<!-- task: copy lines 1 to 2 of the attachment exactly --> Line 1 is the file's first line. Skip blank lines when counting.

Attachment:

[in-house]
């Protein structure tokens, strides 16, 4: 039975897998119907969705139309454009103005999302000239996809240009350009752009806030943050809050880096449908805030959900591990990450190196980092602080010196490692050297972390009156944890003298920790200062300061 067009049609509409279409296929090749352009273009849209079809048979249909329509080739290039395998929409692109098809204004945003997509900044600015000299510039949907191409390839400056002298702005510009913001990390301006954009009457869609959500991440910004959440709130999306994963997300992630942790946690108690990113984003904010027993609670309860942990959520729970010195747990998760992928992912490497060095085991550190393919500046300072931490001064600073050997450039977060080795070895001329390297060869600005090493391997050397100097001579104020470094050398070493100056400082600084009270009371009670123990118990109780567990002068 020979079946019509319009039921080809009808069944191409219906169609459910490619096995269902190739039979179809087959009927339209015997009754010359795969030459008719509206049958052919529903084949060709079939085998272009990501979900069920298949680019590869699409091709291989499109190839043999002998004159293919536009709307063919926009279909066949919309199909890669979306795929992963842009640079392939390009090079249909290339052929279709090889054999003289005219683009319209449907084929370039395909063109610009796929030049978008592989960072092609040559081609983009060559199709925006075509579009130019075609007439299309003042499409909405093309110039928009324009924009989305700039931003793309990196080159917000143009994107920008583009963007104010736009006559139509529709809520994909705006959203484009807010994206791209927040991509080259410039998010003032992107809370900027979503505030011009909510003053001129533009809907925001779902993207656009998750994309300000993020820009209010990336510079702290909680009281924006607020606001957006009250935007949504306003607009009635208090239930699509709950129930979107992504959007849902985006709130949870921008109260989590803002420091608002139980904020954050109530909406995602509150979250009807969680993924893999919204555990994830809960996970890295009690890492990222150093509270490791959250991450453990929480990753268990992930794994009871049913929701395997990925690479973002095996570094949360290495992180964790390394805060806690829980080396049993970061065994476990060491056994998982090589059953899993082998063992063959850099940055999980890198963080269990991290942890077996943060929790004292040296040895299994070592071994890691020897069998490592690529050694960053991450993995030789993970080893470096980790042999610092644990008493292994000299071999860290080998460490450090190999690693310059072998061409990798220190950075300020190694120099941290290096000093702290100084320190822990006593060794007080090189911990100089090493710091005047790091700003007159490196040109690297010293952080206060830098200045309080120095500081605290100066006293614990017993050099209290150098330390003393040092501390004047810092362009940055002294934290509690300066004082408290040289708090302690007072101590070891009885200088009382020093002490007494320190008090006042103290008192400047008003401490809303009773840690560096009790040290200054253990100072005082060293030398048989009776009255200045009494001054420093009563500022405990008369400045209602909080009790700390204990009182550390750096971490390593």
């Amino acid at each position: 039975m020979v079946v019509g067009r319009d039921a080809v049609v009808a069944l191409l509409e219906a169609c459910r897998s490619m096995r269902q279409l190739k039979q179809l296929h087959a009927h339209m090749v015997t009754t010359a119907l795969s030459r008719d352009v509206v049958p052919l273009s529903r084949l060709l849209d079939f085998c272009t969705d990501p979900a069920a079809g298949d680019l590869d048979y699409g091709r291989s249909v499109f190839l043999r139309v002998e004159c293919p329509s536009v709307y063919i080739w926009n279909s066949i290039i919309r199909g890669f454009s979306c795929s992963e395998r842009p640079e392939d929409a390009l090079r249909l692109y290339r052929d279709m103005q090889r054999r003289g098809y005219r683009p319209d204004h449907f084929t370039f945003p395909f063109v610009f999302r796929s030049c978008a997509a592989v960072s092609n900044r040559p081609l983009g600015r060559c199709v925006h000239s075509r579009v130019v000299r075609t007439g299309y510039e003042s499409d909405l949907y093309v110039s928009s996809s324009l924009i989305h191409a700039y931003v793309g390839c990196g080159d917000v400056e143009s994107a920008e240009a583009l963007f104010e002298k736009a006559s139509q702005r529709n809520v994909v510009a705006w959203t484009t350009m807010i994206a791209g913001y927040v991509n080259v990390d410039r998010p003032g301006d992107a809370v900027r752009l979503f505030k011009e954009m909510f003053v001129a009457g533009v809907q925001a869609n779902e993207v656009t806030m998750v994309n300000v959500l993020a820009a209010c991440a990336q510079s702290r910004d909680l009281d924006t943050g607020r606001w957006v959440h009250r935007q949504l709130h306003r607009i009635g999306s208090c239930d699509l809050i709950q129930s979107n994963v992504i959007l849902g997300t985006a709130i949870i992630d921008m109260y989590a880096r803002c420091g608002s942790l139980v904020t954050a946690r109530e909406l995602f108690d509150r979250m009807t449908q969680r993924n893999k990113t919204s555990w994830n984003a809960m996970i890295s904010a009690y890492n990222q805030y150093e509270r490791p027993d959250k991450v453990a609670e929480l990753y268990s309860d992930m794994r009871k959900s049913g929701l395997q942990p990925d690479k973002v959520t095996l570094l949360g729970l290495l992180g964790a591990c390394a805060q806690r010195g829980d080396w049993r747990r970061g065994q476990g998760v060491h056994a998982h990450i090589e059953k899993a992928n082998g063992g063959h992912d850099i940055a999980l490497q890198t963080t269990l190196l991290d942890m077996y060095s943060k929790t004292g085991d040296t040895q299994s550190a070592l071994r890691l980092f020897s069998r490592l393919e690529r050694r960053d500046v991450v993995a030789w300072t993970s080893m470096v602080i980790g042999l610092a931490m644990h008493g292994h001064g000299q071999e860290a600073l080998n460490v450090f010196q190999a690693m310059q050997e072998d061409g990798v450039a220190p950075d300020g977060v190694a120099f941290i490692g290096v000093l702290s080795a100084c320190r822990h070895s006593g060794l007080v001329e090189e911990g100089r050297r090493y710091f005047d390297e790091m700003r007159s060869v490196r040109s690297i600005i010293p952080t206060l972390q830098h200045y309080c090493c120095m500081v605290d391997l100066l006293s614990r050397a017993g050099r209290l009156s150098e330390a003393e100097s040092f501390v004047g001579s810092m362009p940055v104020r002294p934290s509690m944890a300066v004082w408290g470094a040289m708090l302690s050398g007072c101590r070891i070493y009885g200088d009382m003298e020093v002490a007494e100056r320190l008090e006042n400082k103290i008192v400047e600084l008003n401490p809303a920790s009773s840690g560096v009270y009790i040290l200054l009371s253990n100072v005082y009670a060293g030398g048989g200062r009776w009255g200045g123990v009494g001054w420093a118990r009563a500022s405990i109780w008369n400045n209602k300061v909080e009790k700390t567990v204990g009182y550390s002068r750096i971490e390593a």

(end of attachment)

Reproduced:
[in-house]
């Protein structure tokens, strides 16, 4: 039975897998119907969705139309454009103005999302000239996809240009350009752009806030943050809050880096449908805030959900591990990450190196980092602080010196490692050297972390009156944890003298920790200062300061 067009049609509409279409296929090749352009273009849209079809048979249909329509080739290039395998929409692109098809204004945003997509900044600015000299510039949907191409390839400056002298702005510009913001990390301006954009009457869609959500991440910004959440709130999306994963997300992630942790946690108690990113984003904010027993609670309860942990959520729970010195747990998760992928992912490497060095085991550190393919500046300072931490001064600073050997450039977060080795070895001329390297060869600005090493391997050397100097001579104020470094050398070493100056400082600084009270009371009670123990118990109780567990002068 020979079946019509319009039921080809009808069944191409219906169609459910490619096995269902190739039979179809087959009927339209015997009754010359795969030459008719509206049958052919529903084949060709079939085998272009990501979900069920298949680019590869699409091709291989499109190839043999002998004159293919536009709307063919926009279909066949919309199909890669979306795929992963842009640079392939390009090079249909290339052929279709090889054999003289005219683009319209449907084929370039395909063109610009796929030049978008592989960072092609040559081609983009060559199709925006075509579009130019075609007439299309003042499409909405093309110039928009324009924009989305700039931003793309990196080159917000143009994107920008583009963007104010736009006559139509529709809520994909705006959203484009807010994206791209927040991509080259410039998010003032992107809370900027979503505030011009909510003053001129533009809907925001779902993207656009998750994309300000993020820009209010990336510079702290909680009281924006607020606001957006009250935007949504306003607009009635208090239930699509709950129930979107992504959007849902985006709130949870921008109260989590803002420091608002139980904020954050109530909406995602509150979250009807969680993924893999919204555990994830809960996970890295009690890492990222150093509270490791959250991450453990929480990753268990992930794994009871049913929701395997990925690479973002095996570094949360290495992180964790390394805060806690829980080396049993970061065994476990060491056994998982090589059953899993082998063992063959850099940055999980890198963080269990991290942890077996943060929790004292040296040895299994070592071994890691020897069998490592690529050694960053991450993995030789993970080893470096980790042999610092644990008493292994000299071999860290080998460490450090190999690693310059072998061409990798220190950075300020190694120099941290290096000093702290100084320190822990006593060794007080090189911990100089090493710091005047790091700003007159490196040109690297010293952080206060830098200045309080120095500081605290100066006293614990017993050099209290150098330390003393040092501390004047810092362009940055002294934290509690300066004082408290040289708090302690007072101590070891009885200088009382020093002490007494320190008090006042103290008192400047008003401490809303009773840690560096009790040290200054253990100072005082060293030398048989009776009255200045009494001054420093009563500022405990008369400045209602909080009790700390204990009182550390750096971490390593």